San Francisco conducts an in-depth parking census

June 4, 2014

San Francisco has one of the largest vehicle densities in the world – about 10,000 registered vehicles per square mile, according to SF State University geography professor Jason Henderson. Still, it has a comparatively large number of publicly available parking spots, 441,950, a majority of which are on-street rather than in garages.

Census findings

90% of on street parking spots are non-metered (248,700), according to the San Francisco Municipal Transport Association (SFMTA) census.

More parking spots are in the densely populated downtown areas– 35,000 per square mile. In contrast, neighborhoods have 10,000 parking spots per square mile.


The census was conducted via aerial photography and interns counting spots on roads. So this census is more accurate than the one in 2010, which took a random sample of 30% of blocks in the city, to arrive at the total number of parking spaces. The census did not count the hundreds of thousands of private parking spaces in garages.

The data will help refine the SFPark app, which will enable drivers to find parking spots easily. Other parking app developers will also benefit from the data, according to VoicePark CEO David LaBua.

SF should have more paid parking

Many feel that the large number of available parking spots that are free, should be paid. “A source of San Francisco’s parking problem is you have some of the most valuable land on Earth and it’s free, and people complain there’s not enough,” says Donald Shoup, professor of urban planning at the UCLA.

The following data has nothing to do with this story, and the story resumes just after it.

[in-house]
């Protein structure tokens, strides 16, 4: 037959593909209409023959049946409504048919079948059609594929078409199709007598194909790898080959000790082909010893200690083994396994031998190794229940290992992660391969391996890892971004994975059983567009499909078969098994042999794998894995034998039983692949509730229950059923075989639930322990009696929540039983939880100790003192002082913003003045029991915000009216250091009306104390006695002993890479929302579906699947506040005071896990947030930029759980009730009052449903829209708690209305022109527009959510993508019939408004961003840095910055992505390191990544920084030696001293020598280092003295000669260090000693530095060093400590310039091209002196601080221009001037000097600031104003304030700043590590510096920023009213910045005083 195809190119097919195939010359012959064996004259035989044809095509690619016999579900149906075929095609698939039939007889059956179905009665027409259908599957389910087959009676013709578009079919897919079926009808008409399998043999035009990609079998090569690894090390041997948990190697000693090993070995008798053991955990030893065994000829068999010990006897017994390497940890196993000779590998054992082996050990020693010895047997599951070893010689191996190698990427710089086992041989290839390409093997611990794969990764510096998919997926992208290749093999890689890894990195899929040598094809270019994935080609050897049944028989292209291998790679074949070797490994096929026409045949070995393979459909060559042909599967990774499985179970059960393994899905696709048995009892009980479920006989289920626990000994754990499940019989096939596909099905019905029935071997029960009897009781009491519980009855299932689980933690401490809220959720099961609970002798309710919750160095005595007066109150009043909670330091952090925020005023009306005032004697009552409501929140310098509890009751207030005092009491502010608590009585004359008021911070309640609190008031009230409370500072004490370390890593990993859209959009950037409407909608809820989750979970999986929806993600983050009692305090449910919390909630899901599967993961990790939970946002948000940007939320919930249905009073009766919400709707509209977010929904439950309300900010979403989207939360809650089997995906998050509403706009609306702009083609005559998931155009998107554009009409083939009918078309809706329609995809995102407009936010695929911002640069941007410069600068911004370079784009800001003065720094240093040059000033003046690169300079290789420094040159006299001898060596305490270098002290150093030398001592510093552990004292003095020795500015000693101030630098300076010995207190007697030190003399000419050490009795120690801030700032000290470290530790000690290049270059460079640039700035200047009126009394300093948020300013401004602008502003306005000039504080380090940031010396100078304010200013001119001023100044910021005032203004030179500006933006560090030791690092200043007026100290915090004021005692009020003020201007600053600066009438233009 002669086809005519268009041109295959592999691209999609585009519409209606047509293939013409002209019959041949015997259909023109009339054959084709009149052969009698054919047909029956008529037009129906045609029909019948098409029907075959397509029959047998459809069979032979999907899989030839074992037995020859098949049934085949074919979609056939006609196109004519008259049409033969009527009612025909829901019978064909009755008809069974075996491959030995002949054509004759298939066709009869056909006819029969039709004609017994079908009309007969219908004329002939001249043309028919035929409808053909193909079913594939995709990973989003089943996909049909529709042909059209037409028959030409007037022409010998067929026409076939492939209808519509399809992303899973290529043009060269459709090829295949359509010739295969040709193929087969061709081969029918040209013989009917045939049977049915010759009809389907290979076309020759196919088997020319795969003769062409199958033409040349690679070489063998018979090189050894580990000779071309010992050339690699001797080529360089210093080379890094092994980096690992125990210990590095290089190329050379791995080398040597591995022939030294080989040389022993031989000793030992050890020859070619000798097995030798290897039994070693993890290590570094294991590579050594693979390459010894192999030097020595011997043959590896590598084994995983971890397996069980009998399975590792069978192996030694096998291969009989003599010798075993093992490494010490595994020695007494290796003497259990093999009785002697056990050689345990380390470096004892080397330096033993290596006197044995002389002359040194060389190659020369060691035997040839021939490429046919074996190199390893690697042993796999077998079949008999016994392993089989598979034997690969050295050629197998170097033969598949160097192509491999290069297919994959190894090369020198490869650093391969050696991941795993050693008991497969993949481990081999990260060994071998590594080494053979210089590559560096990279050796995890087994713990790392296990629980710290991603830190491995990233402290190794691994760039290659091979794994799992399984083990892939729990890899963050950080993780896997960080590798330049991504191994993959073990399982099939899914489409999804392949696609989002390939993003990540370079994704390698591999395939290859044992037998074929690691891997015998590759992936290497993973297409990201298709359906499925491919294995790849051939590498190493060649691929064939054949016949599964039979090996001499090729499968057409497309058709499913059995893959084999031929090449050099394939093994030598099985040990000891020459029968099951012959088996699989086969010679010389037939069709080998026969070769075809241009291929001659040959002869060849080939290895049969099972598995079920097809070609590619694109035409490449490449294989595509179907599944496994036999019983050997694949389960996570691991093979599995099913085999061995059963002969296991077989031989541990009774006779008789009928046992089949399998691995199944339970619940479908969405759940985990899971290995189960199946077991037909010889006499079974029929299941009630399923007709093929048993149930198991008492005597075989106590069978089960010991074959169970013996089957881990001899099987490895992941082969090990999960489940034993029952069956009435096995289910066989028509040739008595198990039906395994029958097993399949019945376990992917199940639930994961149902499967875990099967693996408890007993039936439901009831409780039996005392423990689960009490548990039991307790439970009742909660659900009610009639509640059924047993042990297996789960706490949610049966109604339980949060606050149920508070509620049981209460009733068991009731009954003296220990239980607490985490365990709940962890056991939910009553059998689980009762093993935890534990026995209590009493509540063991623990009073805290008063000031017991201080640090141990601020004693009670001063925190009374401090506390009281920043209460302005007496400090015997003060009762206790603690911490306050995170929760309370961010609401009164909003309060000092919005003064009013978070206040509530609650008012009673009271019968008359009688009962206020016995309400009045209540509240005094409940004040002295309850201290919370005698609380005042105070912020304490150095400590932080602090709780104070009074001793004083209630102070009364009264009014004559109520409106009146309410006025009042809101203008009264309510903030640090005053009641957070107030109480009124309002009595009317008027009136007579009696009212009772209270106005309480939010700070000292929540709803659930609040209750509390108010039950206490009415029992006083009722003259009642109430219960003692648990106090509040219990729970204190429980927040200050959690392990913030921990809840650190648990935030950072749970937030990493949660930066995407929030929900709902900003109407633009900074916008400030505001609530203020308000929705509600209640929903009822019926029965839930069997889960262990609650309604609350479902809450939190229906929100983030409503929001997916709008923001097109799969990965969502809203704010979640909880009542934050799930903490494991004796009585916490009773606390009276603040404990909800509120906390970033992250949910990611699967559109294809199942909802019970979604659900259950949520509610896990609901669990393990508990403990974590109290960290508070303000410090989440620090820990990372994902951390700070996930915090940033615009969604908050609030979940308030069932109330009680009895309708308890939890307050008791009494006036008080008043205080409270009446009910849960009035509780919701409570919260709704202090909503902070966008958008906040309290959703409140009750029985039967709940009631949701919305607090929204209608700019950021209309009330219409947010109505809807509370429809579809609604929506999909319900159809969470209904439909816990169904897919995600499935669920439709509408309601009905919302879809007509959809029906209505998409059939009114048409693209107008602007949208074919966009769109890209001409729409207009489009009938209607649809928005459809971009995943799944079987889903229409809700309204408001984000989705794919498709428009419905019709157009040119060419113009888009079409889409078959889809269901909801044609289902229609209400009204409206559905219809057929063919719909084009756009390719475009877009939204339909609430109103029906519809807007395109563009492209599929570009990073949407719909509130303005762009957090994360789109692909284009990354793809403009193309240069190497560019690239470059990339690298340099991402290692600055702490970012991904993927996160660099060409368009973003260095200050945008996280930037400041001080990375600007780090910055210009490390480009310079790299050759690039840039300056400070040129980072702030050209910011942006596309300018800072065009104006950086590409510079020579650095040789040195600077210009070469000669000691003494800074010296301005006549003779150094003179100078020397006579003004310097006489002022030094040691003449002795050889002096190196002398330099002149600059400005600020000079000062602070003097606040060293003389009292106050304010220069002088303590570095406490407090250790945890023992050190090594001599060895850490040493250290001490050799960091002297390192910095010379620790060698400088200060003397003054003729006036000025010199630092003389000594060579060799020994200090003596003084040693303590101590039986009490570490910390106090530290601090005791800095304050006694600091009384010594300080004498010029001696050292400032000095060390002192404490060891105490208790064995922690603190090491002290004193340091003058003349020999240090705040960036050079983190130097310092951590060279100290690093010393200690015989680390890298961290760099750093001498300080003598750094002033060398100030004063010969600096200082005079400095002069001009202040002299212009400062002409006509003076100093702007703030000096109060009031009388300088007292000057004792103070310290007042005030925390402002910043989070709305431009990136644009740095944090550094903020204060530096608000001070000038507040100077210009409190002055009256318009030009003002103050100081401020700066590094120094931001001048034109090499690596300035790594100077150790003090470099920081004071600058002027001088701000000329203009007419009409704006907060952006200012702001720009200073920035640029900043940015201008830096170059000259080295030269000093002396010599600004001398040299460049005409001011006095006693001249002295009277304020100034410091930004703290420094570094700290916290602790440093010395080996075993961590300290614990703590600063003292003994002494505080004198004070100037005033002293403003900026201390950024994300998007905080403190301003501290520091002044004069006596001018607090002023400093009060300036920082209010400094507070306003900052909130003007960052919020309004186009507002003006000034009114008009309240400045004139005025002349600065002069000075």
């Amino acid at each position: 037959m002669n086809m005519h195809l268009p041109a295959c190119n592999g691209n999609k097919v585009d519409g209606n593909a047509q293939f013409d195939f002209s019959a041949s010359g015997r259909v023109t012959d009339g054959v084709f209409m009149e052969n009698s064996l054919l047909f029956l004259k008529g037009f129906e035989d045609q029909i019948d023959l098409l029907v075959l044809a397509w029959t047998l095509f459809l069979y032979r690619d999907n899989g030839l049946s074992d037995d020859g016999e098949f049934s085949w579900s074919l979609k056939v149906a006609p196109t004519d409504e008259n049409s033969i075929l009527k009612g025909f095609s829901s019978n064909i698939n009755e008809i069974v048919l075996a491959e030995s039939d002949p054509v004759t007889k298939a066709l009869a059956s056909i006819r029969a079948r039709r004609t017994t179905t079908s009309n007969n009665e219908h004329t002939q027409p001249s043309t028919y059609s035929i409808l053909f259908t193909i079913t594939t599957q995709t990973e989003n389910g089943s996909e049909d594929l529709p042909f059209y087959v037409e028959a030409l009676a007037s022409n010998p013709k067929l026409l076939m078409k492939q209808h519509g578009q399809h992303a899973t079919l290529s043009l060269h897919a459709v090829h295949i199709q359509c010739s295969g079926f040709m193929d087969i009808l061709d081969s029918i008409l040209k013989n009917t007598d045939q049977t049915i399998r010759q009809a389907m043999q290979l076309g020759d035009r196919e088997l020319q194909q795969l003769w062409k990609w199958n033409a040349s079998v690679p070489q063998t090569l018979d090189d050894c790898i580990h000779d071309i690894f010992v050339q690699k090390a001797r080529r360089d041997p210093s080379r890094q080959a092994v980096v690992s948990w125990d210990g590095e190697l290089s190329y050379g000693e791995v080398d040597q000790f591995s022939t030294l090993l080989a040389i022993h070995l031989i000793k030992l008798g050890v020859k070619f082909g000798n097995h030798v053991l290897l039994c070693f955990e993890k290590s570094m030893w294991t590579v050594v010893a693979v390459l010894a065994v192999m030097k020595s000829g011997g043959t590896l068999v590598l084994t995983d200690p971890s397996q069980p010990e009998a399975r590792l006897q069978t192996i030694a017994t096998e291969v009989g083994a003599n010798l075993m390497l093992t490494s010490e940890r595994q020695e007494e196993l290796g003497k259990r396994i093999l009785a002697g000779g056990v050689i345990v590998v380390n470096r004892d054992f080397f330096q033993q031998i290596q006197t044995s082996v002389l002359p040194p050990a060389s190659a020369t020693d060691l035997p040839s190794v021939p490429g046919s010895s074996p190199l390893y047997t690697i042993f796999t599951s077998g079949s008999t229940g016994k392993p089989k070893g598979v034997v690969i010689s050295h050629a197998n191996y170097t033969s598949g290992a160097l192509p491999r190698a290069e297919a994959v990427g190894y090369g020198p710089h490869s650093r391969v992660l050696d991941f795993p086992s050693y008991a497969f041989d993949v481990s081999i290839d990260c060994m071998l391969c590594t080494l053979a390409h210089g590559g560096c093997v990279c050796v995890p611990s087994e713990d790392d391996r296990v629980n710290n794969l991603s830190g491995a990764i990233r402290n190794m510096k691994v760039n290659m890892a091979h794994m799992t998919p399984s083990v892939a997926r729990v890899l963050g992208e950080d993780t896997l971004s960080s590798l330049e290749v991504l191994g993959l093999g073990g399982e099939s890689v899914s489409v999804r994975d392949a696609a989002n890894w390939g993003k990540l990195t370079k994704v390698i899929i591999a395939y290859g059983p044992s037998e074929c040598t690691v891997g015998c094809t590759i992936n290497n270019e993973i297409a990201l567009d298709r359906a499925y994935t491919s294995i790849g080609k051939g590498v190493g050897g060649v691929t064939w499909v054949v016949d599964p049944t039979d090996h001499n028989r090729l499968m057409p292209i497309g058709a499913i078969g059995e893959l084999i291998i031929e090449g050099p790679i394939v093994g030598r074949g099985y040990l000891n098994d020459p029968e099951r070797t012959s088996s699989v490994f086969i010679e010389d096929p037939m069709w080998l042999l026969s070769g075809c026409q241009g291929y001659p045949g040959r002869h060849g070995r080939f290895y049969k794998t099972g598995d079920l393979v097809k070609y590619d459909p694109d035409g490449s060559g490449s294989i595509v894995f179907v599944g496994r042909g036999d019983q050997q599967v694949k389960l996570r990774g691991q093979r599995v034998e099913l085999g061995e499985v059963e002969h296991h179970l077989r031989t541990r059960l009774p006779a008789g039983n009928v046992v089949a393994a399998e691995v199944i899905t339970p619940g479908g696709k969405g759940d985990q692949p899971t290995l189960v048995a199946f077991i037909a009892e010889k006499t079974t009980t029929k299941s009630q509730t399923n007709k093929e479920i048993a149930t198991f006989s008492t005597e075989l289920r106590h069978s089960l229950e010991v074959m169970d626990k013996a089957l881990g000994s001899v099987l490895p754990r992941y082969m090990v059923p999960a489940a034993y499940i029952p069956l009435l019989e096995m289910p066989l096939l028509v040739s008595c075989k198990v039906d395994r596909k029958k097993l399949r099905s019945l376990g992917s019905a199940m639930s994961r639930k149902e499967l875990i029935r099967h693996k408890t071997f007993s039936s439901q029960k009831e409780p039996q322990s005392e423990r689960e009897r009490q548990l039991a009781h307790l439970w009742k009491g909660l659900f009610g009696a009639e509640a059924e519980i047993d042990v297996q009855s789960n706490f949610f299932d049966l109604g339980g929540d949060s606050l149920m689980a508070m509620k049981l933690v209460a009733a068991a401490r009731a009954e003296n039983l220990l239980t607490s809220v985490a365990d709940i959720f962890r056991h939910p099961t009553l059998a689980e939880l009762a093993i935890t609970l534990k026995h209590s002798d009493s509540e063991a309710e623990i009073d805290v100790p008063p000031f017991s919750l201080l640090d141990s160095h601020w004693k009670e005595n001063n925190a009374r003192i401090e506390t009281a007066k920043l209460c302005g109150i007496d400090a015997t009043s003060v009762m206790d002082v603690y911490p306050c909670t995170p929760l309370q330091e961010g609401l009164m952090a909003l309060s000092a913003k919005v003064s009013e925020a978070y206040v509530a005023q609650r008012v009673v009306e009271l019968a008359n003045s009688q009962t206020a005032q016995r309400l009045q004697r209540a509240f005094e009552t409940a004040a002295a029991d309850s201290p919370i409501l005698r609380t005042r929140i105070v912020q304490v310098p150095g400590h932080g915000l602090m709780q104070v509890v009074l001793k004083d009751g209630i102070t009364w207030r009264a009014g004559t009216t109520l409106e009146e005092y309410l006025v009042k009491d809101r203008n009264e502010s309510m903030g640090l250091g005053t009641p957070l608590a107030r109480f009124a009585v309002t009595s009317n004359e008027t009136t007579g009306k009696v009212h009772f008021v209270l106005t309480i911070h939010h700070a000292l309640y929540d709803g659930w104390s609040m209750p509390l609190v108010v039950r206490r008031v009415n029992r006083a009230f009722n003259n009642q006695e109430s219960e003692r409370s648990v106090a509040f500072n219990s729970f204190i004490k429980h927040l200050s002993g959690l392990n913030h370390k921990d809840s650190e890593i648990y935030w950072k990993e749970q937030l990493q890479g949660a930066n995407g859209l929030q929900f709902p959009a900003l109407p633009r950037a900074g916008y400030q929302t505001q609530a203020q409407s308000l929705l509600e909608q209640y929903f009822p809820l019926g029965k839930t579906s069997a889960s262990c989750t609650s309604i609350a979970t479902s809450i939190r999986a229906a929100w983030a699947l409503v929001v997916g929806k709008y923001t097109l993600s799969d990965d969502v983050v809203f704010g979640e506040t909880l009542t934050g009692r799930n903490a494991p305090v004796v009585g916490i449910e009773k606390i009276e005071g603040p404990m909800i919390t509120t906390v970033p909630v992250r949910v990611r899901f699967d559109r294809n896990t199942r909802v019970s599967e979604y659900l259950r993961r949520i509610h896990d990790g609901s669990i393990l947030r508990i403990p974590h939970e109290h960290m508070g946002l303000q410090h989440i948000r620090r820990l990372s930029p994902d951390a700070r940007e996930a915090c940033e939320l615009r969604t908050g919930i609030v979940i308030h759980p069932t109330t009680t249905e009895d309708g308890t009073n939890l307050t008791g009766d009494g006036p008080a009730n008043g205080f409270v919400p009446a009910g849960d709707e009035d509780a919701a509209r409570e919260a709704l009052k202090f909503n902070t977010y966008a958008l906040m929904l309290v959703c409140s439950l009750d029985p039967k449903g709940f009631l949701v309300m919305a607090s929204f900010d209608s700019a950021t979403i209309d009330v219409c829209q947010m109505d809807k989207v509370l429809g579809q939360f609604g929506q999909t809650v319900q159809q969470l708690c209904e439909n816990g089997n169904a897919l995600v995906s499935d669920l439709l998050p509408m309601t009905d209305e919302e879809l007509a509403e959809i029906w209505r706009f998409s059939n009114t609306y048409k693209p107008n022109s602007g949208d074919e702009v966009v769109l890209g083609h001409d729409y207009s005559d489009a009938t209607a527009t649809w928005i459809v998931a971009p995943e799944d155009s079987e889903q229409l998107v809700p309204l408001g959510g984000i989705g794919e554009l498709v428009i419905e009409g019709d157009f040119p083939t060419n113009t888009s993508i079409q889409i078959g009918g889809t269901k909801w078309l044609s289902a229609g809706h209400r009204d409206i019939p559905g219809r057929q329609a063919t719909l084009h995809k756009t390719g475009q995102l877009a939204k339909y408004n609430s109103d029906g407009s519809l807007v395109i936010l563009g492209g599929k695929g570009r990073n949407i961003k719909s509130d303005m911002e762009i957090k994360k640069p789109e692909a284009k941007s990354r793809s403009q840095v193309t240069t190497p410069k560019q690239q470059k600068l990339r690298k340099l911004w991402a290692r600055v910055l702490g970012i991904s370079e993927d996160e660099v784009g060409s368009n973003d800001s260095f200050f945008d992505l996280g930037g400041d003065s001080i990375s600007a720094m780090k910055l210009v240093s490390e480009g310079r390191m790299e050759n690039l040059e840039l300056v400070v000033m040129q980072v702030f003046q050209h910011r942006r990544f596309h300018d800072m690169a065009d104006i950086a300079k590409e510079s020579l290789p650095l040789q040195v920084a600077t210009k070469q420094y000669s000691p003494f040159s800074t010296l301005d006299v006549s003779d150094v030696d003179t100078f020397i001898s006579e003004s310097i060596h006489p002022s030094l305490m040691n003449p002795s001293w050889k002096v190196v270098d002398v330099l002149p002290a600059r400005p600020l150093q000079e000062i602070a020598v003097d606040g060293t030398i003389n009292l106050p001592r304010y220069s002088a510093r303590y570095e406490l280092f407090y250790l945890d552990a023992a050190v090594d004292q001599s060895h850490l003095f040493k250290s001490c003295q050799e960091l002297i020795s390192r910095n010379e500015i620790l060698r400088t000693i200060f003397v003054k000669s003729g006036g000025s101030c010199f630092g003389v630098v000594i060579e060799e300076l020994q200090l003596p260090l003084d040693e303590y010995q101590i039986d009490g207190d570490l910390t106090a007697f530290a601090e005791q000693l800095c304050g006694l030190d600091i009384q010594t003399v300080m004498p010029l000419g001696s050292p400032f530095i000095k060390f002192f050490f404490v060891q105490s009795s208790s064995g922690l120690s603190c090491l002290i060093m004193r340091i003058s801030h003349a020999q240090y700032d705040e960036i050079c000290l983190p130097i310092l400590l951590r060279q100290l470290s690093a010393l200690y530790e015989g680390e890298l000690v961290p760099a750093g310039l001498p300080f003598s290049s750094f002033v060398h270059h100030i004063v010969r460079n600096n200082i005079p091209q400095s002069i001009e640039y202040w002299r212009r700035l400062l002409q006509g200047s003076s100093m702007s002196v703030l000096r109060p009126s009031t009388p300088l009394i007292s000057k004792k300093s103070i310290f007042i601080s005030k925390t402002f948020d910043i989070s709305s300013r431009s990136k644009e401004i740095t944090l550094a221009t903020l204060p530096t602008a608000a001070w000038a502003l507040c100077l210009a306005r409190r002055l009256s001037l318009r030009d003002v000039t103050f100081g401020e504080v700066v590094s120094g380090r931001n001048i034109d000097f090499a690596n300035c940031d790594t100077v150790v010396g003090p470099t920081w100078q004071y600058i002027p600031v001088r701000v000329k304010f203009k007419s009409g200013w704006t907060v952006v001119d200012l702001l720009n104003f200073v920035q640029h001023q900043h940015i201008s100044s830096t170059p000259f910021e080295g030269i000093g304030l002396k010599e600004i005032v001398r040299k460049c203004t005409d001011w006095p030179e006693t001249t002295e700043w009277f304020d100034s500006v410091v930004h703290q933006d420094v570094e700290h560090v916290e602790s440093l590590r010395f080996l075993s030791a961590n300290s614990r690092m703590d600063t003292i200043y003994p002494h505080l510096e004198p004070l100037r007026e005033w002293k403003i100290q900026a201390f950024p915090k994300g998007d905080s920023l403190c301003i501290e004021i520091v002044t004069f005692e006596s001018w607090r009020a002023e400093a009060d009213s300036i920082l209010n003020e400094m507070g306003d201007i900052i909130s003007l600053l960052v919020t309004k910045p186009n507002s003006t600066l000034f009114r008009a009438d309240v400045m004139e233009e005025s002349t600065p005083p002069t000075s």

Advantages of paid parking

Charging for parking that is currently free will help reduce congestion and discourage people from buying additional cars. “If you charge for it, people might not have five extra cars,” says resident Bruce Osterwell, who owns a car.

Studies show that if more parking spots are available, people are encouraged to buy more cars. Morever, each parking spot is about 140 square feet. Considering the hundreds of thousands of parking spots in a 7 x 7 mile city, that leaves less room for people.

Most car rides in the city are short – 68% of trips are under three miles. Getting people to shift to bicycling and using Muni will help prevent the gridlock that will result eventually.

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Category: Miscellaneous, Regulations

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